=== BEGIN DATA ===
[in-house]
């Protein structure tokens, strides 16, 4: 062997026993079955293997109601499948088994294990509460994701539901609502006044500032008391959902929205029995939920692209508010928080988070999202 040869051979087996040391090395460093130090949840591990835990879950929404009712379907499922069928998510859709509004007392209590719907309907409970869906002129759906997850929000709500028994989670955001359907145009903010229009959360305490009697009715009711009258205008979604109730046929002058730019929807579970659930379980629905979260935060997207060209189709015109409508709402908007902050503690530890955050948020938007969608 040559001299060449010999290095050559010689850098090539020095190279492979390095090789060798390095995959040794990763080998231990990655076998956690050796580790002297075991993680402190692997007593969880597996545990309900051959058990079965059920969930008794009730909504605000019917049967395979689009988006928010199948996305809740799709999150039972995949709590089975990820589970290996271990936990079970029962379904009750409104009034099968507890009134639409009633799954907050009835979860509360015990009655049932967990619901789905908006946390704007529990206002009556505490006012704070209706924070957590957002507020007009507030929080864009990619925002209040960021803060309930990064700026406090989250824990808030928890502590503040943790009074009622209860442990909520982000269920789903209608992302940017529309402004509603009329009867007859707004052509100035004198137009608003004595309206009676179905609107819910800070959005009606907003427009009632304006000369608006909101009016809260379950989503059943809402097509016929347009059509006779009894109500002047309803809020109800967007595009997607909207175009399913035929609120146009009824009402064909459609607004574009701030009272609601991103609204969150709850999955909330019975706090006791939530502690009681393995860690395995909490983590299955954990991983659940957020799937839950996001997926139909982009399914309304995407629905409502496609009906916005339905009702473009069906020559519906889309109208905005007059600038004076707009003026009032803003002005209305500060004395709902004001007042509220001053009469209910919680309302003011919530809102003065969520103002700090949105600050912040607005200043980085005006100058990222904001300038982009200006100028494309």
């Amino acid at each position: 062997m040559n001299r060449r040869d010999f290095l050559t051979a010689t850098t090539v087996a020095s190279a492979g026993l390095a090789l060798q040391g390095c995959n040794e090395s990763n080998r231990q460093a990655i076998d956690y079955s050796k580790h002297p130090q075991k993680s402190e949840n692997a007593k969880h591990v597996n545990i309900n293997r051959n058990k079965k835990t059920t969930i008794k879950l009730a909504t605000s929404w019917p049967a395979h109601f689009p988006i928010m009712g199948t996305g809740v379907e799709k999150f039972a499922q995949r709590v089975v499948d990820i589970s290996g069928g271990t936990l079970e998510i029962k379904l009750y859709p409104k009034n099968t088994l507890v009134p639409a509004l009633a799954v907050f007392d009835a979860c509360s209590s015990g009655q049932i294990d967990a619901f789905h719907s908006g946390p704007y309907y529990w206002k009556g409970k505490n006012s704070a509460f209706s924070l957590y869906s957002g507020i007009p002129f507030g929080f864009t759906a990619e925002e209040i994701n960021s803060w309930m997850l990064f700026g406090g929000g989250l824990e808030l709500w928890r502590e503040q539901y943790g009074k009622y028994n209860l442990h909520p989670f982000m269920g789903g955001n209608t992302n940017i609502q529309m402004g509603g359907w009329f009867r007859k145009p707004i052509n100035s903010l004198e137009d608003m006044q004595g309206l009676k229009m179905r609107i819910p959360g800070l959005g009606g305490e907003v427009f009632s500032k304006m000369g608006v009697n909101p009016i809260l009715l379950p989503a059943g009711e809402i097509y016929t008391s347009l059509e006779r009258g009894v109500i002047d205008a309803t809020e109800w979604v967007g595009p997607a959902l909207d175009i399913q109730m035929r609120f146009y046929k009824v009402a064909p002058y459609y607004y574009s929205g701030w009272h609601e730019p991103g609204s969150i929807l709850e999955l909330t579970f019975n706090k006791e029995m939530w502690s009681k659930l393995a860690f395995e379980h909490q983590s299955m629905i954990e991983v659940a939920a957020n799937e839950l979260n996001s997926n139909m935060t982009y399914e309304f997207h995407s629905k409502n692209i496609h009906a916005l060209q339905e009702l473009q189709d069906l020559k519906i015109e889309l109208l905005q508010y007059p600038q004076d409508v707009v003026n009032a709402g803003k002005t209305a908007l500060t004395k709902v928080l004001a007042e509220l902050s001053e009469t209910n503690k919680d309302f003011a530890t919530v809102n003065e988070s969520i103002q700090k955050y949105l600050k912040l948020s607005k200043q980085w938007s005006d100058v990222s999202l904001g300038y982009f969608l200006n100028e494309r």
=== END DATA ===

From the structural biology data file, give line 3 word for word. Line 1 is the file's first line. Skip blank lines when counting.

């Amino acid at each position: 062997m040559n001299r060449r040869d010999f290095l050559t051979a010689t850098t090539v087996a020095s190279a492979g026993l390095a090789l060798q040391g390095c995959n040794e090395s990763n080998r231990q460093a990655i076998d956690y079955s050796k580790h002297p130090q075991k993680s402190e949840n692997a007593k969880h591990v597996n545990i309900n293997r051959n058990k079965k835990t059920t969930i008794k879950l009730a909504t605000s929404w019917p049967a395979h109601f689009p988006i928010m009712g199948t996305g809740v379907e799709k999150f039972a499922q995949r709590v089975v499948d990820i589970s290996g069928g271990t936990l079970e998510i029962k379904l009750y859709p409104k009034n099968t088994l507890v009134p639409a509004l009633a799954v907050f007392d009835a979860c509360s209590s015990g009655q049932i294990d967990a619901f789905h719907s908006g946390p704007y309907y529990w206002k009556g409970k505490n006012s704070a509460f209706s924070l957590y869906s957002g507020i007009p002129f507030g929080f864009t759906a990619e925002e209040i994701n960021s803060w309930m997850l990064f700026g406090g929000g989250l824990e808030l709500w928890r502590e503040q539901y943790g009074k009622y028994n209860l442990h909520p989670f982000m269920g789903g955001n209608t992302n940017i609502q529309m402004g509603g359907w009329f009867r007859k145009p707004i052509n100035s903010l004198e137009d608003m006044q004595g309206l009676k229009m179905r609107i819910p959360g800070l959005g009606g305490e907003v427009f009632s500032k304006m000369g608006v009697n909101p009016i809260l009715l379950p989503a059943g009711e809402i097509y016929t008391s347009l059509e006779r009258g009894v109500i002047d205008a309803t809020e109800w979604v967007g595009p997607a959902l909207d175009i399913q109730m035929r609120f146009y046929k009824v009402a064909p002058y459609y607004y574009s929205g701030w009272h609601e730019p991103g609204s969150i929807l709850e999955l909330t579970f019975n706090k006791e029995m939530w502690s009681k659930l393995a860690f395995e379980h909490q983590s299955m629905i954990e991983v659940a939920a957020n799937e839950l979260n996001s997926n139909m935060t982009y399914e309304f997207h995407s629905k409502n692209i496609h009906a916005l060209q339905e009702l473009q189709d069906l020559k519906i015109e889309l109208l905005q508010y007059p600038q004076d409508v707009v003026n009032a709402g803003k002005t209305a908007l500060t004395k709902v928080l004001a007042e509220l902050s001053e009469t209910n503690k919680d309302f003011a530890t919530v809102n003065e988070s969520i103002q700090k955050y949105l600050k912040l948020s607005k200043q980085w938007s005006d100058v990222s999202l904001g300038y982009f969608l200006n100028e494309r």